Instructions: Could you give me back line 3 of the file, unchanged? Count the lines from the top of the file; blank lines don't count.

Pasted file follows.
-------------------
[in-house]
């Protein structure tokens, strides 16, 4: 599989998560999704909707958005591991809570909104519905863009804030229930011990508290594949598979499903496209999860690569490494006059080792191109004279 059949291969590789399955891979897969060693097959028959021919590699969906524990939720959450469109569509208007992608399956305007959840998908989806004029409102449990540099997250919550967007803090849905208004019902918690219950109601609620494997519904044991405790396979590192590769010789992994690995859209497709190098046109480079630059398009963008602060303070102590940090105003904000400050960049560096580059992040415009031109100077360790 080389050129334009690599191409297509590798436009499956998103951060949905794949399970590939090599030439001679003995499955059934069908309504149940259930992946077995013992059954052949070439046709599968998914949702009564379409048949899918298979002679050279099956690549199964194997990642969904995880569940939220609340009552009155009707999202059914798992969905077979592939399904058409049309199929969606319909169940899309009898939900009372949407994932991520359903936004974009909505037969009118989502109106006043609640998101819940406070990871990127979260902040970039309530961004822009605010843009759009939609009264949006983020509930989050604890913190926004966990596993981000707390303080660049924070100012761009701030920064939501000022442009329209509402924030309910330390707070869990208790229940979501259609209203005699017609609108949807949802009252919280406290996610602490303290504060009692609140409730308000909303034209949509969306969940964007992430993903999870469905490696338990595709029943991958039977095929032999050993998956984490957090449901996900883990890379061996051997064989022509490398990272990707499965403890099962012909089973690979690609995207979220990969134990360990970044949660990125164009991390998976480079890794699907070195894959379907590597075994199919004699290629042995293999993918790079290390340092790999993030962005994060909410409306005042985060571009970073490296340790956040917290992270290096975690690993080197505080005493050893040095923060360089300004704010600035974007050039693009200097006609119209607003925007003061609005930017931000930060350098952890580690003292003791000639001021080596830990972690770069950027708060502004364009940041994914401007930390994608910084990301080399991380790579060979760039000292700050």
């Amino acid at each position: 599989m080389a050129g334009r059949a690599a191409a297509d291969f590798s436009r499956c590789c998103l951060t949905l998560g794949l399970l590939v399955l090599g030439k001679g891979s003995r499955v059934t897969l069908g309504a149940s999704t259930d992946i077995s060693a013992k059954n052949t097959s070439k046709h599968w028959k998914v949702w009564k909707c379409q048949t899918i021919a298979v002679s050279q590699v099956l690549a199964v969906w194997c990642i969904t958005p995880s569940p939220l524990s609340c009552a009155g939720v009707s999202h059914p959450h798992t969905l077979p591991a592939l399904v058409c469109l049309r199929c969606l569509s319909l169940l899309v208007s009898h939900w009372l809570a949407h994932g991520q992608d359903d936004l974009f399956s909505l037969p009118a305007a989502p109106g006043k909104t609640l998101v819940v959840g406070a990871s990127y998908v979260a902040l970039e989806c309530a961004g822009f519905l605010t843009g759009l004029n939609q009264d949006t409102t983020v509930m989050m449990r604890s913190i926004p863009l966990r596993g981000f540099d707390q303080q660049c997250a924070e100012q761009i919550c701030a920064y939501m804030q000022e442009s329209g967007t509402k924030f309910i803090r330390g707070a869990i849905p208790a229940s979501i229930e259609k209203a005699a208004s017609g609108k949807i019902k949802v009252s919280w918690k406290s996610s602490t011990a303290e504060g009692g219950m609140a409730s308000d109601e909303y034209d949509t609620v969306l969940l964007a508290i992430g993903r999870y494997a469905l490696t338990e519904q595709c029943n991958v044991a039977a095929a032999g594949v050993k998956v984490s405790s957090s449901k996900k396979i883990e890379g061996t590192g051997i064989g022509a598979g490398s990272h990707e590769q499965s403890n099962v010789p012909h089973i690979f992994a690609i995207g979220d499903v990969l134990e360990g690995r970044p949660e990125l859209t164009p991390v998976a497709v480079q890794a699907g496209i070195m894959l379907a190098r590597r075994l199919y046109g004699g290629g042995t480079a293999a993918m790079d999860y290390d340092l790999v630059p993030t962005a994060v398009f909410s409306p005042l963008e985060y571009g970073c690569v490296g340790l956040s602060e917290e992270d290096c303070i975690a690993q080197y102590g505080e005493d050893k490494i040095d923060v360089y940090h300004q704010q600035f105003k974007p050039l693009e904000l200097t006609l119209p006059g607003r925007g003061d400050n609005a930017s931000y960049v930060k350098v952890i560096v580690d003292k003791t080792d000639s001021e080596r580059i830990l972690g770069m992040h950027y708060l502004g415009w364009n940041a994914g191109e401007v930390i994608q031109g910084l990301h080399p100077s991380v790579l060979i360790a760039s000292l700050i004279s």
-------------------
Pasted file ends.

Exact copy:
């Amino acid at each position: 599989m080389a050129g334009r059949a690599a191409a297509d291969f590798s436009r499956c590789c998103l951060t949905l998560g794949l399970l590939v399955l090599g030439k001679g891979s003995r499955v059934t897969l069908g309504a149940s999704t259930d992946i077995s060693a013992k059954n052949t097959s070439k046709h599968w028959k998914v949702w009564k909707c379409q048949t899918i021919a298979v002679s050279q590699v099956l690549a199964v969906w194997c990642i969904t958005p995880s569940p939220l524990s609340c009552a009155g939720v009707s999202h059914p959450h798992t969905l077979p591991a592939l399904v058409c469109l049309r199929c969606l569509s319909l169940l899309v208007s009898h939900w009372l809570a949407h994932g991520q992608d359903d936004l974009f399956s909505l037969p009118a305007a989502p109106g006043k909104t609640l998101v819940v959840g406070a990871s990127y998908v979260a902040l970039e989806c309530a961004g822009f519905l605010t843009g759009l004029n939609q009264d949006t409102t983020v509930m989050m449990r604890s913190i926004p863009l966990r596993g981000f540099d707390q303080q660049c997250a924070e100012q761009i919550c701030a920064y939501m804030q000022e442009s329209g967007t509402k924030f309910i803090r330390g707070a869990i849905p208790a229940s979501i229930e259609k209203a005699a208004s017609g609108k949807i019902k949802v009252s919280w918690k406290s996610s602490t011990a303290e504060g009692g219950m609140a409730s308000d109601e909303y034209d949509t609620v969306l969940l964007a508290i992430g993903r999870y494997a469905l490696t338990e519904q595709c029943n991958v044991a039977a095929a032999g594949v050993k998956v984490s405790s957090s449901k996900k396979i883990e890379g061996t590192g051997i064989g022509a598979g490398s990272h990707e590769q499965s403890n099962v010789p012909h089973i690979f992994a690609i995207g979220d499903v990969l134990e360990g690995r970044p949660e990125l859209t164009p991390v998976a497709v480079q890794a699907g496209i070195m894959l379907a190098r590597r075994l199919y046109g004699g290629g042995t480079a293999a993918m790079d999860y290390d340092l790999v630059p993030t962005a994060v398009f909410s409306p005042l963008e985060y571009g970073c690569v490296g340790l956040s602060e917290e992270d290096c303070i975690a690993q080197y102590g505080e005493d050893k490494i040095d923060v360089y940090h300004q704010q600035f105003k974007p050039l693009e904000l200097t006609l119209p006059g607003r925007g003061d400050n609005a930017s931000y960049v930060k350098v952890i560096v580690d003292k003791t080792d000639s001021e080596r580059i830990l972690g770069m992040h950027y708060l502004g415009w364009n940041a994914g191109e401007v930390i994608q031109g910084l990301h080399p100077s991380v790579l060979i360790a760039s000292l700050i004279s």